Swings & Roundabouts – Chardonnay – Backyard Stories – 2012 (17.5). This has a lovely nose that combines white peach and creamy, mealy notes with cashew nut complexity. On the palate there is excellent fruit characters and decent complexity courtesy of the slick winemaking. There is a seam of grapefruit running right through to the finish, leaving the palate refreshed and ready for another sip. The lovely mouth-feel and real length makes this a joy now or in 3 – 4 years. A leaner, modern style.

Patritti – Arneis – 2012 (17.2). This wine was a real surprise. It starts of quite neutral, dry and savoury, but really built to show a complex array of flavours including apricot, orange peel and perfume. The finish is long and textural. This is an interesting wine possessing real charm. Ideally suited to food, the neutral nature of the wine will work a treat with some pasta or even white fleshed fish. From the Adelaide Hills.

Grant Burge – Pinot Gris – East Argyle – 2012 (17). Quite a creamy nose with some density and possibly a little barrel ferment characters. There is a degree of phenolic richness and viscosity on the palate and there is excellent length, smart acidity and a lovely citrus tang on the finish. This is an excellent drink alone or one to partner with lighter Asian food. True to the “gris” style.

Yalumba – Chardonnay – Y Series – Unwooded – 2012 (16.8). Aromatic and vibrant on both the nose and the palate. There are savoury, stone fruit characters, lemony acid and hints of honeysuckle and spice. A smart little wine that would make an excellent SSB alternative.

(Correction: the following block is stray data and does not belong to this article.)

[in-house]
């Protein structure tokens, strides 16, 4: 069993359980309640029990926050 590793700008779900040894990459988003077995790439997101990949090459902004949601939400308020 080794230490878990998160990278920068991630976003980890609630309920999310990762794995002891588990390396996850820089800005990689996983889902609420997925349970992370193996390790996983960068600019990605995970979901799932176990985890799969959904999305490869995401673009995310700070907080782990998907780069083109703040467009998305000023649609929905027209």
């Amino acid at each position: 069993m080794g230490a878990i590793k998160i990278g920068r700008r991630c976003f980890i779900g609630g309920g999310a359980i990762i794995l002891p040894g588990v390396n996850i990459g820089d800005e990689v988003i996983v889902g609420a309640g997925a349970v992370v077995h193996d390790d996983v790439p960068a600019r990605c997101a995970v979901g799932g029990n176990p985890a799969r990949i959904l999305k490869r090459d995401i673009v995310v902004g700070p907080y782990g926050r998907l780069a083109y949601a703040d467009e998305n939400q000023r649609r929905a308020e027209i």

Yerring Station – Chardonnay – Village – 2011 (16.8). Quite Chablis like. This has a complex nose that has curry leaf, minerality, nuttiness and subtle stone fruit. The palate is tight and restrained, appearing relatively simple at first, as the lemony acidity and creamy oak suppress the fruit. This wine needs a few years for the fruit to uncoil and express itself.  Reflective of the cool vintage and an enjoyable wine.

Margaret River v Coonawarra

Reviewed: 18th May 2013

Margaret River or Coonawarra? I often ask myself that question when I am purchasing or opening cabernet based wines. Ten years ago, I would also have included Bordeaux in the equation, but the tremendous prices being charged for decent Claret makes Bordeaux an unrealistic option for me.

Fortunately the quality of Australian cabernet has continued to improve and the best local wines are equivalent in quality, if not style, to the best imports. The added benefit of shopping locally is that they are invariably sealed with a screw cap, removing the inherent risks associated with cork.

Whilst the current tasting was an opportunity to look at a selection of aged cabernet-based wines, it also gave me the chance to think about the regions.

One of the biggest differences between the two has been vintage conditions. Margaret River has been blessed with an amazing run of vintages starting with 2007 and continuing right through to 2012. (Early indications are that 2013 will also be very good). Coonawarra, on the other hand, has been on somewhat of a roller coaster ride with the highs being followed by lows. Improved viticulture has helped offset some of the lows, but I think it is a good idea to keep an eye on vintage variations.

Call me a fence sitter, but at the end of the tasting, I decided that I needed to keep space in the cellar for both region’s wines. Margaret River will always be the backbone of my cellar due to a combination of familiarity, availability, quality and consistency. In the great years however, I will always make space for Coonawarra. The wines are distinctive, age-worthy and totally delicious.